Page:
TITLE: Casting Shadows AUTHOR: Eugene Wallingford DATE: August 01, 2009 7:09 AM DESC: ----- BODY: I have been reading David Ogilvy's Confessions of an Advertising Man. I have found it to be quite enjoyable. It is a slim volume, written charmingly in a style we don't see much anymore. It is about not only advertising but also leading a team, creating and guiding an organization, and running a business. There are elements of all these is my job as department head, and even as a faculty member. Many of Ogilvy's essons won't surprise you; he recommends the old-fashioned virtues. Hard work. Quality. Fairness. Honesty. Integrity. High standards. Candor. Ogilvy describes how to build and run a great agency, but at heart he is a great believer in the individual, especially when it comes to creative acts:
Some agencies pander to the craze for for doing everything in committee. They boast about "teamwork" and decry the role of the individual. But no team can write an advertisement, and I doubt whether there is a single agency of any consequence which is not the lengthened shadow of one man.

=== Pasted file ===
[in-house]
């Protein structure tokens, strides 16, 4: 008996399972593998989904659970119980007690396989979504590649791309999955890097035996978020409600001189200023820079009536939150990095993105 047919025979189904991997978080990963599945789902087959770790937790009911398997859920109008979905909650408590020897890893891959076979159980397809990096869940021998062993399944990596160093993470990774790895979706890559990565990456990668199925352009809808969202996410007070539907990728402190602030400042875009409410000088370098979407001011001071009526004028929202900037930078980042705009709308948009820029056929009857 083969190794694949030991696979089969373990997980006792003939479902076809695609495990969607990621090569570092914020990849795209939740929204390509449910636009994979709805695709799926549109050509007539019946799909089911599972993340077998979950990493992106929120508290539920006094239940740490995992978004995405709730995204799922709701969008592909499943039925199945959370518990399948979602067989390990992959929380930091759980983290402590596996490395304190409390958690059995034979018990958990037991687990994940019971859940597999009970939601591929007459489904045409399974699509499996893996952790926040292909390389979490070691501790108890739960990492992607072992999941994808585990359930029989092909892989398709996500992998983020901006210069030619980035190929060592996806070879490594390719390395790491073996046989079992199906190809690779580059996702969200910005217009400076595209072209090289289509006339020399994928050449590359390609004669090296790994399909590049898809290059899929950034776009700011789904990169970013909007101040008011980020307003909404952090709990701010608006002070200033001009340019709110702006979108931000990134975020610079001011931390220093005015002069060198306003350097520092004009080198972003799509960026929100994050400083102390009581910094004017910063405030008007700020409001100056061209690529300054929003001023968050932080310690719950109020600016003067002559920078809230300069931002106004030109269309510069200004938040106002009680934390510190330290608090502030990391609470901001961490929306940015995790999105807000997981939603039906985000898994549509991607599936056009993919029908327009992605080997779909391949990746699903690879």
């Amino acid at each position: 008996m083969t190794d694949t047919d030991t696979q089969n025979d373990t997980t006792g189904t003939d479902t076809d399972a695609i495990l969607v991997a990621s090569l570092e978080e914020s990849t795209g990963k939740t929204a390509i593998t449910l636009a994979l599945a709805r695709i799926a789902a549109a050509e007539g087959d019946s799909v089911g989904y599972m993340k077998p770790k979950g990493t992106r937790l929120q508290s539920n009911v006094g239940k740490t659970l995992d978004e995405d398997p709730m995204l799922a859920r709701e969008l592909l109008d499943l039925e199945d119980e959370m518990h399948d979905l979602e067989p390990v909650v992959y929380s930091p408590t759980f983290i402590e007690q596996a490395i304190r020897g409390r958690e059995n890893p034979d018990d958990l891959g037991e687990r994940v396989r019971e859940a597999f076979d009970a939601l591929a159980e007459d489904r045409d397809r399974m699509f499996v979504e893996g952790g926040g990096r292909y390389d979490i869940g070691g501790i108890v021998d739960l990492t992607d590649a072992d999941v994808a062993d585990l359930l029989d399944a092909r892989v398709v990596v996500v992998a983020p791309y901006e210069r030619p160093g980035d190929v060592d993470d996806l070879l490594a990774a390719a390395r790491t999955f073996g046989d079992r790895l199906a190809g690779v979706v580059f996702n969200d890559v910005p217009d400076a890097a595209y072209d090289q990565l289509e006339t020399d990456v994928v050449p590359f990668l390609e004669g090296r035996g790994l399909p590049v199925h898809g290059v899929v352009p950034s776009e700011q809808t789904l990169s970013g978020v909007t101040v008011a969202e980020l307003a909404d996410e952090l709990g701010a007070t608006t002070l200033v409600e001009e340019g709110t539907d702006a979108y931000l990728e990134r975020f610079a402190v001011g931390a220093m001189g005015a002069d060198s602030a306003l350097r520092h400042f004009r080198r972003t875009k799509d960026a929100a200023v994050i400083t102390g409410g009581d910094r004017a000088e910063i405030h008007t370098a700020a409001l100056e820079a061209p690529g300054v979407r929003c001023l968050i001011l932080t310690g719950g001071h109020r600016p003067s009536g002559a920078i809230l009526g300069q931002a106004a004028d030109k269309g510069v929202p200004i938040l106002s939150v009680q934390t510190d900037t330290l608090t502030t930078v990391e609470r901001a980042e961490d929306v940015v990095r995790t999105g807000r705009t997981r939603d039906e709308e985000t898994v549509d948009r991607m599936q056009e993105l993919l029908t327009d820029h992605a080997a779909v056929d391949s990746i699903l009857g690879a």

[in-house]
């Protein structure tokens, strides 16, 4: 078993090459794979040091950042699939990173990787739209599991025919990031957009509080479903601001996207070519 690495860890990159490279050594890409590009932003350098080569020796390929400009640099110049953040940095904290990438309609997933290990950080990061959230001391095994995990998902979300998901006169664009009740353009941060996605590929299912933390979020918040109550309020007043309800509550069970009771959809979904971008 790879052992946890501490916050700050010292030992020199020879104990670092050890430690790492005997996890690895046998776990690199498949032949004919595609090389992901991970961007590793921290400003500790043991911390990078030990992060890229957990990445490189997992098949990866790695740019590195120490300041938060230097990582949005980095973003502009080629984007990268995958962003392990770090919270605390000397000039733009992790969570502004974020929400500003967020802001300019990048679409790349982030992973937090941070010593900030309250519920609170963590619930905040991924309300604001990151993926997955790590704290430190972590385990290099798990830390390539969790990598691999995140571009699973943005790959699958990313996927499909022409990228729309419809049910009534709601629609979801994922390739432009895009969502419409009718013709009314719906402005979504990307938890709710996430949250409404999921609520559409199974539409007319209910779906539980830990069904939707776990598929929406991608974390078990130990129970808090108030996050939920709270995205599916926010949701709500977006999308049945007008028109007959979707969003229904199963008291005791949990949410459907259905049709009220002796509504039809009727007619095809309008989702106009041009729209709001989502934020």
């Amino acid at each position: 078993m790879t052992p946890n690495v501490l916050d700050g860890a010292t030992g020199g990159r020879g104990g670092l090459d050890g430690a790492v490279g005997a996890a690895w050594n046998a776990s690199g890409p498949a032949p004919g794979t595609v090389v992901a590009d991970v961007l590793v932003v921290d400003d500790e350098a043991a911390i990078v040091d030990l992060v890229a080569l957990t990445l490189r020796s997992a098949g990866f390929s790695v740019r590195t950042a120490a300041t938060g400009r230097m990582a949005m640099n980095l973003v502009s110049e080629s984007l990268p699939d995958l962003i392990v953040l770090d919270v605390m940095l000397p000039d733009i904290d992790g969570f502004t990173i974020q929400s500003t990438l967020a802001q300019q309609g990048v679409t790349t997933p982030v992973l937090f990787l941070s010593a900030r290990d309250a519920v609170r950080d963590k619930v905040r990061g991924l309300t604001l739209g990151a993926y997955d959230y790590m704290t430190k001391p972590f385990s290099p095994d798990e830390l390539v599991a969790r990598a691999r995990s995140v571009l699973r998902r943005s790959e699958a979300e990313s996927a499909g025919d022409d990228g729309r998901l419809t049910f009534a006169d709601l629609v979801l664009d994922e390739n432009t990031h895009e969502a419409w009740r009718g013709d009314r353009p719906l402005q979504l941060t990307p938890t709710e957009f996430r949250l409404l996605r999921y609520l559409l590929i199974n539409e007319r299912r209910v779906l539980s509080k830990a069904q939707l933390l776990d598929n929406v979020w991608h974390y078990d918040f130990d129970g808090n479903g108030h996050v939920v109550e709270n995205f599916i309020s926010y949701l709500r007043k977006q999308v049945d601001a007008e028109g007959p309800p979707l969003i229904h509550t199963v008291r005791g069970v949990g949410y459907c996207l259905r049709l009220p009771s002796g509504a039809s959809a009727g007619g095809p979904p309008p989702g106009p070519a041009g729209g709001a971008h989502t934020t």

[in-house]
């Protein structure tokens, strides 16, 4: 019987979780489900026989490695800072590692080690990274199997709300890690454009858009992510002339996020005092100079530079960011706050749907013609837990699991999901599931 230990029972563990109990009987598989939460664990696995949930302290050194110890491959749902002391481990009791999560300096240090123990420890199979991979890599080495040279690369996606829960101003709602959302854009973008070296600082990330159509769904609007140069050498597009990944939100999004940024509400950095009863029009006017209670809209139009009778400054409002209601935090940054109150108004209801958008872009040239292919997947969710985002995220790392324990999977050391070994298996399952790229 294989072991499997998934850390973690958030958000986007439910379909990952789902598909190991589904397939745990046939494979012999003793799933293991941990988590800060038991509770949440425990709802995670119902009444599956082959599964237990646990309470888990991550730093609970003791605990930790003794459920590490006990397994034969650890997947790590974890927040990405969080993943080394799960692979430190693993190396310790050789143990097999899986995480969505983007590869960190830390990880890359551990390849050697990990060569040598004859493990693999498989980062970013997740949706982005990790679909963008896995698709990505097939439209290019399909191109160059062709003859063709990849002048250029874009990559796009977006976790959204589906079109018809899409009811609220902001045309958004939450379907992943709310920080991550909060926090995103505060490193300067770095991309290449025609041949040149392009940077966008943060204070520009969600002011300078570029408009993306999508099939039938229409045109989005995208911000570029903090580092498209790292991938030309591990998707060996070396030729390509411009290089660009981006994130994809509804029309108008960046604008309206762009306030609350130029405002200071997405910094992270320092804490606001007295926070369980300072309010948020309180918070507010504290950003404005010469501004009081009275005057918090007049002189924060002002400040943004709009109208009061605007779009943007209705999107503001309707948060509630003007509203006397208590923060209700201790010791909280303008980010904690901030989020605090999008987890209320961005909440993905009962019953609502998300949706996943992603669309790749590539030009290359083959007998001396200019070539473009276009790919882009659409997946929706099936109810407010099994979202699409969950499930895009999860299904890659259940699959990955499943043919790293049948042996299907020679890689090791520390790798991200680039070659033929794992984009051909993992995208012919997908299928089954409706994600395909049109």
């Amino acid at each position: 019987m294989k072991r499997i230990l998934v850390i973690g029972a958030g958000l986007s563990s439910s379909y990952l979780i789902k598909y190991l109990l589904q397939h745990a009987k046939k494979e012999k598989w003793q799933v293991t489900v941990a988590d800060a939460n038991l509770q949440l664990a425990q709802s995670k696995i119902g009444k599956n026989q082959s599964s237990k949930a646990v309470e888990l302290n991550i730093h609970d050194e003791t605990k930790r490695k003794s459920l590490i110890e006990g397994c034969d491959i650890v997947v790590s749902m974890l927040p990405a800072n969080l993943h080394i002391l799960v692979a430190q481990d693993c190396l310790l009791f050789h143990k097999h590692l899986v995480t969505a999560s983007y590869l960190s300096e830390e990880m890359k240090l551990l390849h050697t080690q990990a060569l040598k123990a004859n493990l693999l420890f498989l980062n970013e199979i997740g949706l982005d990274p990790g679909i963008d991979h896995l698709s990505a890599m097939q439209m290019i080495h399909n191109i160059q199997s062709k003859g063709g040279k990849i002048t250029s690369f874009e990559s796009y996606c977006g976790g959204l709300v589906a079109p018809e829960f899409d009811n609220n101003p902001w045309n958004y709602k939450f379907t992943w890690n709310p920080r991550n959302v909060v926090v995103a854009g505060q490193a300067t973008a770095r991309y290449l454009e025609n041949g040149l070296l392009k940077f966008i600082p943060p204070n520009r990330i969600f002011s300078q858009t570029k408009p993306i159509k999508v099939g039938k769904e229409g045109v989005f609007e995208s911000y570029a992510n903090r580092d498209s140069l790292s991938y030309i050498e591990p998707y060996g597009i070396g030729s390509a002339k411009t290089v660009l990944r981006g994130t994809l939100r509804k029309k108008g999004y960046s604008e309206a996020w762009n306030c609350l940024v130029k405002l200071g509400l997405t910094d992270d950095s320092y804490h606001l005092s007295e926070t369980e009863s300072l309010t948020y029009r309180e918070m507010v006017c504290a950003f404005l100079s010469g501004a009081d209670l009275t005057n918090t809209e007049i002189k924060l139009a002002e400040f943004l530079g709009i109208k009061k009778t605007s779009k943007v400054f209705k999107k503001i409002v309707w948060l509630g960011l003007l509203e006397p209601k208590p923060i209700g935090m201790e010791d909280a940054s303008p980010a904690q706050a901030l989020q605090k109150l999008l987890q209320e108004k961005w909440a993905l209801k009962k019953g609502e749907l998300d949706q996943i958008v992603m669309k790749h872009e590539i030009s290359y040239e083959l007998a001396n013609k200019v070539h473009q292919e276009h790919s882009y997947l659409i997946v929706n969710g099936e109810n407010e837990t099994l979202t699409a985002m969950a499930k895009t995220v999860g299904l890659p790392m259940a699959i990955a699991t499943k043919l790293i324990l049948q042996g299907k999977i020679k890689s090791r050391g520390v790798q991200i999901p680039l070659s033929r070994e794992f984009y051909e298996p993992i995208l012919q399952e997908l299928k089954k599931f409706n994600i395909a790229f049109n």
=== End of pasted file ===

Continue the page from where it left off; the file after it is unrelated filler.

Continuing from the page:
I sometimes wonder whether greatness can be achieved by a group of competent or even above-average individuals, or if an outstanding individual is an essential ingredient. In an advertising agency, there are the somewhat distinct acts of creating campaigns and running the agency. Perhaps the latter is more amenable to being led by a team. But even when it comes to great works, I am aware that teams have produced excellent software. How much of that success can be attributed to the vision and leadership of one individual on the team, I don't know. As I mentioned at the top of a recent entry, a university task force I chaired submitted its final report at the beginning of July. After working so long with this group, I am feeling a little seller's remorse. Did we do a good enough job? If acted upon, will our recommendations effect valuable change? Can they be acted upon effectively at a time of budget uncertainties? The report we wrote does not advocate revolutionary change, at least not on the surface. It is more about creating structures and practices that will support building trust and communication. In a community that has drifted in recent years and not always had visionary leadership, these are prerequisites to revolutionary changes. Still, I am left wondering what we might have done more or differently. The report is most definitely the product of a committee. I suspect that several of the individuals in the group might well have been able to produce something as good or better by working solo, certainly something with sharper edges and sharper potential -- at higher risk. Others on the group could not have done so, but that was not the nature of their roles. In the end, the committee rounded off the sharp edges, searched for and found common ground. The result is not a least common denominator, but it is no longer revolutionary. If that sort of result is what you need, a committee is not your best agent. Part of my own remorse comes back to Ogilvy's claim. Could I have led the group better? Could I have provided a higher vision and led the group to produce a more remarkable set of recommendations? Did I cast a long enough shadow? ~~~~ The shadows of summer are lengthening. One of the reasons that I have always liked living in the American Midwest is the changing of the seasons. Here we have not four seasons but eight, really, as the blending of summer to autumn, or winter to spring, each has its own character. Academia, too, has its seasons, and they are part of what attracted me to professional life at a university. From the outside looking in, working in industry looked like it could become monotonous. But the university offers two semesters and a summer, each with a brand new start, a natural life, and a glorious end. Whatever monotony we experience happens at a much larger time scale, as these seasons come and go over the years. Like the weather, academia has more than the obvious seasons we name. We have the break between semesters over Christmas and New Year's Day, a short period of change. When school ends in May, it is like the end of the year, and we have a period of changing over to a summer of activity that is for many of us much different than the academic year. And finally, we have the transition between summer and the new academic year. For me, that season begins about now, on the first day of August, as thoughts turn more and more to the upcoming year, the preparation of classes, and the return of students. This is a change that injects a lot of energy into our world and saves us from any monotony we might begin to feel. So, as the long shadows of summer begin to fall, we prepare for the light of a new year. What sort of shadow will I cast? -----